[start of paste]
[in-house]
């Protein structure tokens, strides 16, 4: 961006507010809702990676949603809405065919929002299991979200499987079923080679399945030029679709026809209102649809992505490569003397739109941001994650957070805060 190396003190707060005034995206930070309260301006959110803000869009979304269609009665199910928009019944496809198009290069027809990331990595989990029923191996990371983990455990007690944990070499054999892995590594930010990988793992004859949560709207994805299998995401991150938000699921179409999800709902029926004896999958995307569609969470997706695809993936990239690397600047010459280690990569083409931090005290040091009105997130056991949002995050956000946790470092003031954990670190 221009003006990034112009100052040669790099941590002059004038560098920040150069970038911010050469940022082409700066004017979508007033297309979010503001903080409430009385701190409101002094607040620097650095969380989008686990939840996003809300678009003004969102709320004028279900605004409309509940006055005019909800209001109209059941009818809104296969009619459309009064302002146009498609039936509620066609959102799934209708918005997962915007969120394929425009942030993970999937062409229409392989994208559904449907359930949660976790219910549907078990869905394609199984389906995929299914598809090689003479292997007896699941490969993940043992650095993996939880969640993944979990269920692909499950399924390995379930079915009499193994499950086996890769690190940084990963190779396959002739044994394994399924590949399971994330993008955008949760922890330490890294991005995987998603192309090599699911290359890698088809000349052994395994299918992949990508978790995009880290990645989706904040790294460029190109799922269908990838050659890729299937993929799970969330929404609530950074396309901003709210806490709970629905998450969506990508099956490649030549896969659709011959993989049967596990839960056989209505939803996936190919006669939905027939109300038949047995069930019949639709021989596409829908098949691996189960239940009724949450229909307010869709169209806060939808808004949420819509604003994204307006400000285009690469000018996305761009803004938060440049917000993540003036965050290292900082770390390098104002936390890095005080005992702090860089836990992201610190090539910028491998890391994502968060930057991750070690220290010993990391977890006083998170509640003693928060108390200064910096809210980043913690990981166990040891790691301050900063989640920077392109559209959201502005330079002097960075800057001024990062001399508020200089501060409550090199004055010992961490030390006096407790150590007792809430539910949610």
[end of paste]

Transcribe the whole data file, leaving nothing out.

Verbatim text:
[in-house]
């Protein structure tokens, strides 16, 4: 961006507010809702990676949603809405065919929002299991979200499987079923080679399945030029679709026809209102649809992505490569003397739109941001994650957070805060 190396003190707060005034995206930070309260301006959110803000869009979304269609009665199910928009019944496809198009290069027809990331990595989990029923191996990371983990455990007690944990070499054999892995590594930010990988793992004859949560709207994805299998995401991150938000699921179409999800709902029926004896999958995307569609969470997706695809993936990239690397600047010459280690990569083409931090005290040091009105997130056991949002995050956000946790470092003031954990670190 221009003006990034112009100052040669790099941590002059004038560098920040150069970038911010050469940022082409700066004017979508007033297309979010503001903080409430009385701190409101002094607040620097650095969380989008686990939840996003809300678009003004969102709320004028279900605004409309509940006055005019909800209001109209059941009818809104296969009619459309009064302002146009498609039936509620066609959102799934209708918005997962915007969120394929425009942030993970999937062409229409392989994208559904449907359930949660976790219910549907078990869905394609199984389906995929299914598809090689003479292997007896699941490969993940043992650095993996939880969640993944979990269920692909499950399924390995379930079915009499193994499950086996890769690190940084990963190779396959002739044994394994399924590949399971994330993008955008949760922890330490890294991005995987998603192309090599699911290359890698088809000349052994395994299918992949990508978790995009880290990645989706904040790294460029190109799922269908990838050659890729299937993929799970969330929404609530950074396309901003709210806490709970629905998450969506990508099956490649030549896969659709011959993989049967596990839960056989209505939803996936190919006669939905027939109300038949047995069930019949639709021989596409829908098949691996189960239940009724949450229909307010869709169209806060939808808004949420819509604003994204307006400000285009690469000018996305761009803004938060440049917000993540003036965050290292900082770390390098104002936390890095005080005992702090860089836990992201610190090539910028491998890391994502968060930057991750070690220290010993990391977890006083998170509640003693928060108390200064910096809210980043913690990981166990040891790691301050900063989640920077392109559209959201502005330079002097960075800057001024990062001399508020200089501060409550090199004055010992961490030390006096407790150590007792809430539910949610």